In addition to this question, it's important to state that I truly believe that clergy should NOT be allowed to legally marry people. Marriage is a civil arrangement and therefore should be granted under civil authorities, not church authorities. If people want a religious ceremony to be married before God, they can go to clergy and ask for them to perform a religious wedding ceremony, after they have had a civil ceremony. This is the way it is in many other countries around the world. This entire debate would settle down if clergy were not the ones with the "powers invested in me by the laws of this state" to pronounce people married. We really need to separate civil from religious all the way through. Then, clergy would have the full right to say yes or no without impinging on the legal rights of those involved.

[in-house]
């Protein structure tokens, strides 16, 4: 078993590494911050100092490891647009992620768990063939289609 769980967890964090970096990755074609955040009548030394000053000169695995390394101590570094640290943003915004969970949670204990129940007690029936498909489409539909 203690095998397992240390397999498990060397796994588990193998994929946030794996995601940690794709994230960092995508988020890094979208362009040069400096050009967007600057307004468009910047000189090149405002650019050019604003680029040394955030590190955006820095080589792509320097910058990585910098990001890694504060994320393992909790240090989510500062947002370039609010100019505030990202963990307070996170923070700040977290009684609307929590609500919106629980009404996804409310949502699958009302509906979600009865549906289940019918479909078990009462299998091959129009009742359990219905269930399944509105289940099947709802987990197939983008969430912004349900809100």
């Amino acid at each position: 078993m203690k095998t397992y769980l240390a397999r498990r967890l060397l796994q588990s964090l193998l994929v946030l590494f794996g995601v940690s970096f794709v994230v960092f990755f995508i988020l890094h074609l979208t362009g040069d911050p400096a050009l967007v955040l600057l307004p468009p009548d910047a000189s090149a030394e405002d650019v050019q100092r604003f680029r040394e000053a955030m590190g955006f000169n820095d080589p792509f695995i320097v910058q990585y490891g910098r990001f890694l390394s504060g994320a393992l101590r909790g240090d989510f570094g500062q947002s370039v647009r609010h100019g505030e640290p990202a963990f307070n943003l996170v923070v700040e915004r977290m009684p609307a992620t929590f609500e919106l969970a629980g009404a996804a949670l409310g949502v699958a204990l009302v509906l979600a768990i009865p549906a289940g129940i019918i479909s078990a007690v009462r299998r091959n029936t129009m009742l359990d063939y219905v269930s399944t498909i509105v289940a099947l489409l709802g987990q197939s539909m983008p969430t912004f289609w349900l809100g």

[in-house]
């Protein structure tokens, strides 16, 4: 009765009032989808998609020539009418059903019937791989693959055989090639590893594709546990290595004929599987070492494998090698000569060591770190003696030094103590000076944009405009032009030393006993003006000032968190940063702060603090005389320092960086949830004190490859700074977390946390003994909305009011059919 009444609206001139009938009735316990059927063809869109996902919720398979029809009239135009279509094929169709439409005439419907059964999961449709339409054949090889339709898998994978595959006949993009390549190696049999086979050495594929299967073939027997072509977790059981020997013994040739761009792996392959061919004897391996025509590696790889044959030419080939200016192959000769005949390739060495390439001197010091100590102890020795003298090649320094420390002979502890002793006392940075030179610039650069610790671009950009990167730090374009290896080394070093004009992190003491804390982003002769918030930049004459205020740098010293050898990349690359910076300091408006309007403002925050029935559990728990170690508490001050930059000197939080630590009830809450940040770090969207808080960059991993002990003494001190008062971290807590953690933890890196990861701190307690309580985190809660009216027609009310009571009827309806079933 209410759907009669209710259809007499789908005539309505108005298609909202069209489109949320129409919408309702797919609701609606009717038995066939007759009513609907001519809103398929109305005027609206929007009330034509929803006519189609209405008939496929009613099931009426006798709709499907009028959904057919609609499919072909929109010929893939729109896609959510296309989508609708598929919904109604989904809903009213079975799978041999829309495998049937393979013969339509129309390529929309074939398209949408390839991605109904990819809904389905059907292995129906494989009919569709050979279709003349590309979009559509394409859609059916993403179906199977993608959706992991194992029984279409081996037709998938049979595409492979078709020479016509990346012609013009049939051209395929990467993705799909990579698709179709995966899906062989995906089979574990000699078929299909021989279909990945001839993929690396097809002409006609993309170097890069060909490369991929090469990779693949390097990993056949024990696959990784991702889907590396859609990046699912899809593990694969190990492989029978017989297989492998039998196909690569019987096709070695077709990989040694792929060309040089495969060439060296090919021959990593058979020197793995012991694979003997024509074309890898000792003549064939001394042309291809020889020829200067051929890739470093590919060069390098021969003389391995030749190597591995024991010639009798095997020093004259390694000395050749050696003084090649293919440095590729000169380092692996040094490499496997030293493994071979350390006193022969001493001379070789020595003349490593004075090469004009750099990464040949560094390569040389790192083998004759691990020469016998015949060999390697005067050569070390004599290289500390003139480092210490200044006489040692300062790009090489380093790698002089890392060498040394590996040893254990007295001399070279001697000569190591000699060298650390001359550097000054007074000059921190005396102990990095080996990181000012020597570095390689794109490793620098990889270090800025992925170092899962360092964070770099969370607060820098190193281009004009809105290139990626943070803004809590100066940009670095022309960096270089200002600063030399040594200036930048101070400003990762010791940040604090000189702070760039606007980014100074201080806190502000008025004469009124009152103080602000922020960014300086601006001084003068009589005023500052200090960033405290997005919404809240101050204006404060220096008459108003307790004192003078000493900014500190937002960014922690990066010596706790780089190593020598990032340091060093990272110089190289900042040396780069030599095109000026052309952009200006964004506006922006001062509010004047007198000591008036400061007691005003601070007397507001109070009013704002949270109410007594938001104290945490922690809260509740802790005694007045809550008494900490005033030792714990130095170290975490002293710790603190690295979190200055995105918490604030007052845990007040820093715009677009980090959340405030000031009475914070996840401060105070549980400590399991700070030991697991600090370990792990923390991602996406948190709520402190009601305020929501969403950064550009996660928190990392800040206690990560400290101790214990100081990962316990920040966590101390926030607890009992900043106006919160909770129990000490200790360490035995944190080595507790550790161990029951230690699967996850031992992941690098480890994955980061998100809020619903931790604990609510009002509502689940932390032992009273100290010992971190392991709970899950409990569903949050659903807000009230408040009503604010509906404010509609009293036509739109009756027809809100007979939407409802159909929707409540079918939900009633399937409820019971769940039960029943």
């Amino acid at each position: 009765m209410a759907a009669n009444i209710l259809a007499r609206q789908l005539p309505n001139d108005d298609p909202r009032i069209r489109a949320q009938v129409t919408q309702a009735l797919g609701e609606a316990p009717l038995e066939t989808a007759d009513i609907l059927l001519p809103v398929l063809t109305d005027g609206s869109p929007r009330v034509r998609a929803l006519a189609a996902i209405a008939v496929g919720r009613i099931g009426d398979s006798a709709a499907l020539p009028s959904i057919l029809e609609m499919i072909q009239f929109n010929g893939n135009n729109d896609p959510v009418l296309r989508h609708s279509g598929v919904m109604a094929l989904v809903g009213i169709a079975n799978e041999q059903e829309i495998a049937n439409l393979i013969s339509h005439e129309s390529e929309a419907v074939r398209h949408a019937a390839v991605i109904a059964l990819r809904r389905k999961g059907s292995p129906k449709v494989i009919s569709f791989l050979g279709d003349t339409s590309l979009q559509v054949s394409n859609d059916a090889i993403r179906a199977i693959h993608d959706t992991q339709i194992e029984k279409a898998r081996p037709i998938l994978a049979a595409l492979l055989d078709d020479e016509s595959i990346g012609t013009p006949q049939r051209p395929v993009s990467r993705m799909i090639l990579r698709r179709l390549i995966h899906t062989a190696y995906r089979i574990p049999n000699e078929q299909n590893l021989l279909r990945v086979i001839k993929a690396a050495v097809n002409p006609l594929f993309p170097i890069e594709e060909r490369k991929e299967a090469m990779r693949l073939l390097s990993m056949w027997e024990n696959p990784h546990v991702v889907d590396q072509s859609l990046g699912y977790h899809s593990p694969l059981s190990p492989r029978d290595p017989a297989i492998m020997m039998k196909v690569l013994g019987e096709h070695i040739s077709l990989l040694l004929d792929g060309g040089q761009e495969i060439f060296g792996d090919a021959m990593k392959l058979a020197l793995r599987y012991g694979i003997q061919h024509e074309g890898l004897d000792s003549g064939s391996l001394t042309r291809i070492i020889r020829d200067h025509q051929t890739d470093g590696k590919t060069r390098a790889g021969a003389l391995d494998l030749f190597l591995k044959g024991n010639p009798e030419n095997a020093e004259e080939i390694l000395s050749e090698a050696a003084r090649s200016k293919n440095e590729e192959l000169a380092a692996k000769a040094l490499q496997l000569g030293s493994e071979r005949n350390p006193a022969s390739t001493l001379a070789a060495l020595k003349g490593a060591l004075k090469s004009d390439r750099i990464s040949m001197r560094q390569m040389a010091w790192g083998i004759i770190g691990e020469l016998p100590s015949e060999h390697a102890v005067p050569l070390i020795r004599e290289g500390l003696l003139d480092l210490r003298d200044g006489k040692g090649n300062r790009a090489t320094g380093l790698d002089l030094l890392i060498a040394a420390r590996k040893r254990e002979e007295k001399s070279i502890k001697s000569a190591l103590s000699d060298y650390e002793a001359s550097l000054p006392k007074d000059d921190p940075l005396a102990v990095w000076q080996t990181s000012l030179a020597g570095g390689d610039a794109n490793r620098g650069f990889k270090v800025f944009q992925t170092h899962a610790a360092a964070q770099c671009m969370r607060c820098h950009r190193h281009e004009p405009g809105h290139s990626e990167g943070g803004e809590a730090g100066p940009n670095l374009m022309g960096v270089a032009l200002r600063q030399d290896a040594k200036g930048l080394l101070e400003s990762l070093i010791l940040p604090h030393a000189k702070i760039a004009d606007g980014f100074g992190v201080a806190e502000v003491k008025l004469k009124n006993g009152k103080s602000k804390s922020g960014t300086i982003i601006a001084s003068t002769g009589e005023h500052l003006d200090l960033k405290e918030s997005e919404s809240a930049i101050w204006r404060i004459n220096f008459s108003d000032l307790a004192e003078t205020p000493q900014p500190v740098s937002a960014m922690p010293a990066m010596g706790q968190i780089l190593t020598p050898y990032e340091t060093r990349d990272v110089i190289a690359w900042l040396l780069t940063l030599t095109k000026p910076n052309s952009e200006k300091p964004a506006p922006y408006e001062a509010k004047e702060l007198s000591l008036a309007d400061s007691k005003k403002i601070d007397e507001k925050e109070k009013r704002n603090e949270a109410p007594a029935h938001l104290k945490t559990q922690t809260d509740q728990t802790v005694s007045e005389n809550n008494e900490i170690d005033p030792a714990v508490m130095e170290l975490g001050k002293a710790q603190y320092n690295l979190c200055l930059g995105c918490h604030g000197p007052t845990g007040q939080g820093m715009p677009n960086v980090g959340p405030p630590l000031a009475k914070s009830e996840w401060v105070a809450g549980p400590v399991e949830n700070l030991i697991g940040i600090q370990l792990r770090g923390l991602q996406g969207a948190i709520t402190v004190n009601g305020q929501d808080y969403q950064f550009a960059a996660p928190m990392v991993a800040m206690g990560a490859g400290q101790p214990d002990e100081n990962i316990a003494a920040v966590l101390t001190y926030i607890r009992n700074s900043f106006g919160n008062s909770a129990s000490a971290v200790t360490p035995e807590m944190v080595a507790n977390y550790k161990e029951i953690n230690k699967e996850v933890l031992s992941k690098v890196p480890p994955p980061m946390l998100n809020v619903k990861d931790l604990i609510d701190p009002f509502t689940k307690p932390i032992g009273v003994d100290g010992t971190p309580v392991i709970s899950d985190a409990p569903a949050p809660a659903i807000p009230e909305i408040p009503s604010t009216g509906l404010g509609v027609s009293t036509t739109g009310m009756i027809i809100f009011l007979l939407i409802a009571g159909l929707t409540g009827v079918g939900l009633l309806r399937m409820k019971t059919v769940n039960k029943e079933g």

As for businesses wanting to withhold services to those with a lifestyle with whom they disagree, I just simply have to say, is this really the only action in life that you disagree with? Clearly, they service people who take part in lifestyle issues that they don't agree with. Why single out this particular action? It is not your call as a provider of public services to make moral judgements on the people you serve. So if you work in a county clerk office and part of your job is to give out marriage licenses then it is your moral and legal obligation to do your job without interpretation or personal consideration. If you can't do this, then you need to quit your job rather than trying to do your job discriminately. There was a time when I was offered a job as a liquor manager in a local grocery store. I was uncomfortable with that being my central job so I turned it down in spite of better pay. I did not ask the grocery store to shift the manner in which is sold liquor to people. But I made a choice back then to not be the one potentially selling alcohol to those who were drunks or couldn't really afford it. That was my choice. It was not my call to make choices for those buying alcohol.